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comparison of different modes of evaluating

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human skin fibroblasts. Cytometry A 69:1–12

27. Dieteren CE, Willems PH, Vogel RO, Swarts

HG, Fransen J, Roepman R, Crienen G, Smeitink

JA, Nijtmans LG, Koopman WJ (2008) Subunits

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Mitochondrial dynamics in human NADH:

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Biochem Cell Biol 41:1773–1782

29. Visch HJ, Rutter GA, Koopman WJ, Koenderink

JB, Verkaart S, de Groot T, Varadi A, Mitchell

KJ, van den Heuvel LP, Smeitink JA, Willems

PH (2004) Inhibition of mitochondrial

Na+-Ca2+ exchange restores agonist-induced

ATP production and Ca2+ handling in human

complex I deficiency. J Biol Chem

279:40328–40336

30. Paredes RM, Etzler JC, Watts LT, Zheng W,

Lechleiter JD (2008) Chemical calcium indicators. Methods 46:143–151

31. Visch HJ, Koopman WJ, Zeegers D, van

Emst-de Vries SE, van Kuppeveld FJ, van den

Heuvel LW, Smeitink JA, Willems PH (2006)

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32. Forkink M, Smeitink JAM, Brock R, Willems

PHGM, Koopman WJH (2010) Detection and

manipulation of mitochondrial reactive oxygen

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(2001) Circularly permuted green fluorescent

proteins engineered to sense Ca2+. Proc Natl

Acad Sci USA 98:3197–3202

34. Miyawaki A, Llopis J, Heim R, McCaffery JM,

Adams JA, Ikura M, Tsien RY (1997)

Fluorescent indicators for Ca2+ based on green

fluorescent proteins and calmodulin. Nature

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35. Belousov VV, Fradkov AF, Lukyanov KA,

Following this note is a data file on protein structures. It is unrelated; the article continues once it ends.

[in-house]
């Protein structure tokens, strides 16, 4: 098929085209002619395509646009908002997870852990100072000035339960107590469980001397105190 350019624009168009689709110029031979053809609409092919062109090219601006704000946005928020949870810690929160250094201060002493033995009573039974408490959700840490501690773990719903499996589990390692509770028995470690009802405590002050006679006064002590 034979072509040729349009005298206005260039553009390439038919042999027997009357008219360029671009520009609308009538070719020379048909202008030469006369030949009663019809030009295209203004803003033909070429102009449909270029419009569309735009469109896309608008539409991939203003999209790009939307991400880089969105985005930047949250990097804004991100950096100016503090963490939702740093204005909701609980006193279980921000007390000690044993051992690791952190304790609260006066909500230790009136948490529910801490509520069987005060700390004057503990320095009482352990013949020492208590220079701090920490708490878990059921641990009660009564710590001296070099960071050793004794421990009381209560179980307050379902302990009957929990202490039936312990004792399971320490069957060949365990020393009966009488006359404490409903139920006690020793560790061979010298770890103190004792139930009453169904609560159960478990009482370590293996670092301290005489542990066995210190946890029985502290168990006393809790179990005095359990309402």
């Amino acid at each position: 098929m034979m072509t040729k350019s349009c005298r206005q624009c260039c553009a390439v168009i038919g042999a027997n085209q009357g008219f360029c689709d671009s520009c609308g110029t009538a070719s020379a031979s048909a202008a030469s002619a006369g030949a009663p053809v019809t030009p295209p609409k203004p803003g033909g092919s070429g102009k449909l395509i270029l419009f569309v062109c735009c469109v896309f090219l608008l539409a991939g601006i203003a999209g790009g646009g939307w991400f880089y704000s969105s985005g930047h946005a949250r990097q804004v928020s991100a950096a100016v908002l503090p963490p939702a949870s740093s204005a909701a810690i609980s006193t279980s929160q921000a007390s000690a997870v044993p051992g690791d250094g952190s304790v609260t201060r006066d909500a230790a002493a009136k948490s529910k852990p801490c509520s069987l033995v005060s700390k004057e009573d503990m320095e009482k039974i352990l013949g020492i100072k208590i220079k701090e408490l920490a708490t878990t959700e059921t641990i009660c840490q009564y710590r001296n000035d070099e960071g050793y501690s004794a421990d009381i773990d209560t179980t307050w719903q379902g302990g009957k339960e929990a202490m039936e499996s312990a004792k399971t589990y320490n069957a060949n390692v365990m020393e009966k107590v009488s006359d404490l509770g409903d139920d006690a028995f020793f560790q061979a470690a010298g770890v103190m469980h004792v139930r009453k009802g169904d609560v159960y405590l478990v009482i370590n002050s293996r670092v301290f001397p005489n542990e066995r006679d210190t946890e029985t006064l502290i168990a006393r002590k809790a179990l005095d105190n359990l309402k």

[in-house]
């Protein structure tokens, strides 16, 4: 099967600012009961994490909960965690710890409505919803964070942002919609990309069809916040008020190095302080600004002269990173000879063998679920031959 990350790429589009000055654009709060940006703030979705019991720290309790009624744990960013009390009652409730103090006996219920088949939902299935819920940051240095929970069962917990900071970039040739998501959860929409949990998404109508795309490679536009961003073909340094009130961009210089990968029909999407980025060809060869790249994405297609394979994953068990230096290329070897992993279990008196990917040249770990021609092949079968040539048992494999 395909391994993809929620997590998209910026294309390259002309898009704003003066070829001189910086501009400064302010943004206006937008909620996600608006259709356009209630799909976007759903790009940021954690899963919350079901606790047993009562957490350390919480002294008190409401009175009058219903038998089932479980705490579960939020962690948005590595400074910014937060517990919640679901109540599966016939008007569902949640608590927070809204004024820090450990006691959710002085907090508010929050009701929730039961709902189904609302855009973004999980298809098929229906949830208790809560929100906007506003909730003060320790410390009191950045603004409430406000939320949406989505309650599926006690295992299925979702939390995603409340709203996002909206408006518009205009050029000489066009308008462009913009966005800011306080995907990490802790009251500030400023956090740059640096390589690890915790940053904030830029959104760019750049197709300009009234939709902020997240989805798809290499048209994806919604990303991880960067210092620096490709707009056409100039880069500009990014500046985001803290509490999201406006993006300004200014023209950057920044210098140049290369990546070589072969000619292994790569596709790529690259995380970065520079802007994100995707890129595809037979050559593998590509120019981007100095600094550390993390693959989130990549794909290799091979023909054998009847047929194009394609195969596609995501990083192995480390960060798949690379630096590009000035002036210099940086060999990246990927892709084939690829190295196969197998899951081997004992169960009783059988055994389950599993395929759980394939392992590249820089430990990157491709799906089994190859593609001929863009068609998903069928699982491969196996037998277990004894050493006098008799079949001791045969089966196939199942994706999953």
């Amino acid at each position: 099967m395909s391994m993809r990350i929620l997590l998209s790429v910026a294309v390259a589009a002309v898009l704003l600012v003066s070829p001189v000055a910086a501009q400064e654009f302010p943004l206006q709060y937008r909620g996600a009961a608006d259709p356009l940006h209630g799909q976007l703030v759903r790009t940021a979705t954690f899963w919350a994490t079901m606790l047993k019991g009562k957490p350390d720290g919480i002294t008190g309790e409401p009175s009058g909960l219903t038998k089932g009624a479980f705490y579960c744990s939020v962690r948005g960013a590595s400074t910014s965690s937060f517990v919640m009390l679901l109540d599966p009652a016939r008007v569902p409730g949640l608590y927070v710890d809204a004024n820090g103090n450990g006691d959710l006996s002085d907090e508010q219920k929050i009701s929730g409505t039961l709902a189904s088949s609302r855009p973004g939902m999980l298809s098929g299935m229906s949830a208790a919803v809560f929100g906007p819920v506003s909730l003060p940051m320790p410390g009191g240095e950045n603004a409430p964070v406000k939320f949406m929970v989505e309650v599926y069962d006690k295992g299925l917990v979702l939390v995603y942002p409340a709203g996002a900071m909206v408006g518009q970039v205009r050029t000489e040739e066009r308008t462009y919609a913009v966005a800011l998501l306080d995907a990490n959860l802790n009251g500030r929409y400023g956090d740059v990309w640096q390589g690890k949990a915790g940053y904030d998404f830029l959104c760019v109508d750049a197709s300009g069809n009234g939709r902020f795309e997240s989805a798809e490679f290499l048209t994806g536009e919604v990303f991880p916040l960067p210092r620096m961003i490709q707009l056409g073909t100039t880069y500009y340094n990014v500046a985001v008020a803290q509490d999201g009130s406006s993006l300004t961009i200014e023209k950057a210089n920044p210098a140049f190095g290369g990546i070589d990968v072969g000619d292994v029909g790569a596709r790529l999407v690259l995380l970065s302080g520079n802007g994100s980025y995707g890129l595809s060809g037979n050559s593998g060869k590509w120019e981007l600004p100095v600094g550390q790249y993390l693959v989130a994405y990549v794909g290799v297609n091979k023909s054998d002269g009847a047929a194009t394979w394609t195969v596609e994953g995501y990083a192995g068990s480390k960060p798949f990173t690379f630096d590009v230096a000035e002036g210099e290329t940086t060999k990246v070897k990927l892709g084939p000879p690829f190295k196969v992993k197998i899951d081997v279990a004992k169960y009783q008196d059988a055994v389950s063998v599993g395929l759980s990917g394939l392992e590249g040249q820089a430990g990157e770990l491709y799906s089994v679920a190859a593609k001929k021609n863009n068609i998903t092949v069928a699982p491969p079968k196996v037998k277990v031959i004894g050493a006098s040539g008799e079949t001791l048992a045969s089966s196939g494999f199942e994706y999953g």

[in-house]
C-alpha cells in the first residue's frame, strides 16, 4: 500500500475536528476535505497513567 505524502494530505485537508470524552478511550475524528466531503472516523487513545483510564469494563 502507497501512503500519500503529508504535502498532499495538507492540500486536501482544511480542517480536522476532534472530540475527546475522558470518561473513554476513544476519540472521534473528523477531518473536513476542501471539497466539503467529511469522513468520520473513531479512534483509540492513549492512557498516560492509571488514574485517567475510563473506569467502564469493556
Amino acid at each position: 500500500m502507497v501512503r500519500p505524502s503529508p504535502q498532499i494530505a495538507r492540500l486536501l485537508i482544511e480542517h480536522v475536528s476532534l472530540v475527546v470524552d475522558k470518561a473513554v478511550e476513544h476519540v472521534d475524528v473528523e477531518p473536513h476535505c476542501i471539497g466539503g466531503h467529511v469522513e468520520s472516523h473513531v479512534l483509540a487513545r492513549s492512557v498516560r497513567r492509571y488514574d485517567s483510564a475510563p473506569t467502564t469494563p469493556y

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Lukyanov S (2006) Genetically encoded

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encoded fluorescent reporter of ATP:ADP

ratio. Nat Methods 6:161–166



Chapter 7

Functional Imaging Using Two-Photon Microscopy

in Living Tissue

Ivo Vanzetta, Thomas Deneux, Attila Kaszás, Gergely Katona,

and Balazs Rozsa

Abstract

Over the last 20 years, neuroscientists have become increasingly interested in two-photon microscopy. One

of the reasons for this interest is that two-photon fluorescence excitation allows counterbalancing the

deterioration of the optical signals due to light scattering, and this opens the door for high-resolution

imaging at considerable depth in living tissue. Due to progress in fluorescent marking techniques, to date,

two-photon microscopy allows the functional exploration of neuronal activity at multiple scales, from the

subprocesses of a single cell (dendrites, single spines, etc.), through single cells or small networks of a few

neurons, up to large neuronal populations in the order of a cortical column. Here, we provide some information on the practical aspects of two-photon microscopy applied to imaging neurons in living tissue.

We first discuss the advantages, shortcomings, and possible developments of the technique. We provide

some practical considerations on the choice of the microscope itself, as well as on its principal elements.

Because of recent progress in tackling high-speed imaging of 3D objects, we devote particular attention to

the discussion of z-axis scanning techniques. Next, we illustrate some common applications, such as calcium imaging of neuronal activity, in vitro and in vivo. We also briefly illustrate how two-photon microscopy can be used for the imaging of erythrocyte flow in individual capillaries. Some practical considerations

on specific protocols are provided in the form of self-consistent text boxes.